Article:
there's a hidden meaning behind all the beauty looks in 'euphoria'
The hedonistic hit TV show layers hidden meanings beneath its characters’ makeup.
There’s a scene in an early episode of Euphoria in which two new-found friends -- drug-addicted teen Rue and new girl in town Jules -- build a bedroom fort out of quilts and take a pill together. It’s like staring into the cosmos from the comfort of suburbia; ecstasy and wonder literally etched across their faces.
In the old craft of Hollywood storytelling, there are several things that take precedence over makeup artistry. A solid script and a spattering of capable performers usually cut it, but few directors ever question what lip liner and eyeshadow might do to a character’s development. But then, few directors are like Sam Levinson: the Assassination Nation filmmaker who proudly spends his spare time deep in YouTube holes watching beauty tutorials. When he signed on to helm Euphoria, he knew that makeup would matter.
The show, already a massive hit in America and arriving on UK shores next week, dives into the lives of American high schoolers, navigating a world propped up by taboo sex, narcotics, house parties, dating apps and cam-girling, the fine line between fetishisation and fantasy blurred throughout. It stars a career-best Zendaya and queen of our hearts-slash-incredible trans activist Hunter Schafer as its most significant characters. And sure, it’s a little sensational, but it unpacks the semantics of how we communicate and express ourselves with terrifying precision in an addictive format.
Which brings us back to that aforementioned scenario: beneath the sheets of the tripped out quilt fort. Zendaya’s Rue and Schafer’s Jules are staring endlessly into each other’s eyes. Jules’s face is coated entirely in a fine layer of shimmering foundation, speckled with glitter; Rue is crying thick glitter tears: “I’m so happy”, she says.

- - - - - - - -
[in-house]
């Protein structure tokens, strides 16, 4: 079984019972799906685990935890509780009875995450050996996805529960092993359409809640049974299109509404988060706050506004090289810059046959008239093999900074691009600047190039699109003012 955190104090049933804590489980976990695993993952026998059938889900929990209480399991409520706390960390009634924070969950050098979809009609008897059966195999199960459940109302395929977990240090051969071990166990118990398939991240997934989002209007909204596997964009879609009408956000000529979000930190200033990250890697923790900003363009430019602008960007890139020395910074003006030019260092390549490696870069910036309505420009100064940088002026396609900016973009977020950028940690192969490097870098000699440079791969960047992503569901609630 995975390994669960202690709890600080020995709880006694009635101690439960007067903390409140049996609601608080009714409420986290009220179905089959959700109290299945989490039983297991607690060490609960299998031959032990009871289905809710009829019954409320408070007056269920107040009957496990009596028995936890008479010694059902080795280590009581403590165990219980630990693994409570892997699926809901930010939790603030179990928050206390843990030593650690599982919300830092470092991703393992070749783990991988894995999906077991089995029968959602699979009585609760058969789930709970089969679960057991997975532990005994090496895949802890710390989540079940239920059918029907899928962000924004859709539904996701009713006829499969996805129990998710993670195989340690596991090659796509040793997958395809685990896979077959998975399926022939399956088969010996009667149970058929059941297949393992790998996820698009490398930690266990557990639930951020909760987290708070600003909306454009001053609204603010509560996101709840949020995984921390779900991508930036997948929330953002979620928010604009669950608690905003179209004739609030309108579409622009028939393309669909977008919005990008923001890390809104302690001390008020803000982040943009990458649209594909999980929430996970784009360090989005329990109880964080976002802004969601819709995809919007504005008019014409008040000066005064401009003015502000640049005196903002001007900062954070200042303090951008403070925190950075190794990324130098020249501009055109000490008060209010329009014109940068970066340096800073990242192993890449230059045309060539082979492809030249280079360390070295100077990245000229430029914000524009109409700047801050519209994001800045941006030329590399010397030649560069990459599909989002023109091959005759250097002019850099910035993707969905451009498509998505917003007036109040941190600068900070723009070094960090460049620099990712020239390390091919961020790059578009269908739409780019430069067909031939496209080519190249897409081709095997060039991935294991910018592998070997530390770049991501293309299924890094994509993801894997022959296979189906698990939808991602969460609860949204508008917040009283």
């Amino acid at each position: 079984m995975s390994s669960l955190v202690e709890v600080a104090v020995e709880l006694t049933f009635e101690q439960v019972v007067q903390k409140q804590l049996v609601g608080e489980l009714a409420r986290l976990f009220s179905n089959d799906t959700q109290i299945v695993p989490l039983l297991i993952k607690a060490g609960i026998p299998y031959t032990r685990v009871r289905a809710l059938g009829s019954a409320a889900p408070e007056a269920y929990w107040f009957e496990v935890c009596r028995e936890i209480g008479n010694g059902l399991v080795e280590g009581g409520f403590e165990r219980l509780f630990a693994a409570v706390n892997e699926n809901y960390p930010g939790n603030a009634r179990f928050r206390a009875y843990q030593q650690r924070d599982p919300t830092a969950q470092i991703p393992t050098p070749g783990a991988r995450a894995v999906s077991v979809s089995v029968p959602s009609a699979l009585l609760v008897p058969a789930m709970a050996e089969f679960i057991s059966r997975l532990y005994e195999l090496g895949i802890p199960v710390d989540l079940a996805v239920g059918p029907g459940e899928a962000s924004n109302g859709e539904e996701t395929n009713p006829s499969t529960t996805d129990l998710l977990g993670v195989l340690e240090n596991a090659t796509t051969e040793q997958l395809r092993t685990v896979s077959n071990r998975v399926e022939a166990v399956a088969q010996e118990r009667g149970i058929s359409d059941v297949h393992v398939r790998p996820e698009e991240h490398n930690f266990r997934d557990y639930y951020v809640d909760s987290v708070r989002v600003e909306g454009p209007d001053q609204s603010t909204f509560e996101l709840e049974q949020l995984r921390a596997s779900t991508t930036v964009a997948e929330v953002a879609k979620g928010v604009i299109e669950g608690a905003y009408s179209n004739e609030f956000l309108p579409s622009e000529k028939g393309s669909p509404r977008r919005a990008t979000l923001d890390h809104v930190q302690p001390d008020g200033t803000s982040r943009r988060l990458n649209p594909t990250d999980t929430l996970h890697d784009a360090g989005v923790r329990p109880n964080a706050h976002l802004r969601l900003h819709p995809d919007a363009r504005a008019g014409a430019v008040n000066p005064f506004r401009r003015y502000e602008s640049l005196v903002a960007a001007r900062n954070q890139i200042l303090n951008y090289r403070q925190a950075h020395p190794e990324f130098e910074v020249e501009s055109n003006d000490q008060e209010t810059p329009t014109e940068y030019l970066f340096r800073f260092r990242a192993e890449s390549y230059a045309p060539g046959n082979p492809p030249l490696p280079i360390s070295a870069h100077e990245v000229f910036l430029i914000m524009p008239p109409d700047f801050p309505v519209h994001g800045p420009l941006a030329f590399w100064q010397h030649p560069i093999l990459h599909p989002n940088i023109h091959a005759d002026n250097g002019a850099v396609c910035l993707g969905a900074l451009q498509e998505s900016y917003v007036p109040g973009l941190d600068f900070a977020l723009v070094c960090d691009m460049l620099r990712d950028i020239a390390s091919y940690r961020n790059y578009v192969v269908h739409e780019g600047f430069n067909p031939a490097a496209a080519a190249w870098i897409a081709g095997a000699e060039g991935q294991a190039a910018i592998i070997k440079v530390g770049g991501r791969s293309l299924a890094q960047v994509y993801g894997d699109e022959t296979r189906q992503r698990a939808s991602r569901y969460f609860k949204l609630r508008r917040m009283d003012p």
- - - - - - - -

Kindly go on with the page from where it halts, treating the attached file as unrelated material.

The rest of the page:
This is the spellbinding work of Doniella Davy, a celebrated LA makeup artist who made Little and Chiron’s skin glow in Barry Jenkins’s Moonlight and painted a black-eye onto Timothée Chalamet for his role in Hostiles. Doniella is known for creating looks that blend in, that place these on-screen stars in the real world. That’s exactly what she does in Euphoria.
In the past three years the beauty industry has undergone a complete transformation, and that beauty revolution is an intrinsic part of Euphoria’s DNA. While most teen TV shows settle for a bare-faced look -- maybe a statement lipstick at most -- the makeup in Euphoria is pushed to its most potent extremes, becoming a character in itself. In fact, there’s a new look for every single character’s outfit change in the series.